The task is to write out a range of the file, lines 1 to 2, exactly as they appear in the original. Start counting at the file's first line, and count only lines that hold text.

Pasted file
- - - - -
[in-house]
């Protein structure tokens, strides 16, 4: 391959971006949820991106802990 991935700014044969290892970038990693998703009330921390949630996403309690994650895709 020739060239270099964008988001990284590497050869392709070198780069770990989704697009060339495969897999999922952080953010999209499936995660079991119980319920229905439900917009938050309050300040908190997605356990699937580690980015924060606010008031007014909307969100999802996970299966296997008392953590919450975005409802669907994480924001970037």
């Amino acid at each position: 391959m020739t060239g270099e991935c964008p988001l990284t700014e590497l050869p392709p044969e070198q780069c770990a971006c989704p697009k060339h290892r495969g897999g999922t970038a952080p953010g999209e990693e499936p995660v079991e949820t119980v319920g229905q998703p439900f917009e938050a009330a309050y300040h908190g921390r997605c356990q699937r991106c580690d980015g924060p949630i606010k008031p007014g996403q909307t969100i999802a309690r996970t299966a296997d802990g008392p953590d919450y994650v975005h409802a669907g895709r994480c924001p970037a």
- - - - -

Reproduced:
[in-house]
């Protein structure tokens, strides 16, 4: 391959971006949820991106802990 991935700014044969290892970038990693998703009330921390949630996403309690994650895709 020739060239270099964008988001990284590497050869392709070198780069770990989704697009060339495969897999999922952080953010999209499936995660079991119980319920229905439900917009938050309050300040908190997605356990699937580690980015924060606010008031007014909307969100999802996970299966296997008392953590919450975005409802669907994480924001970037």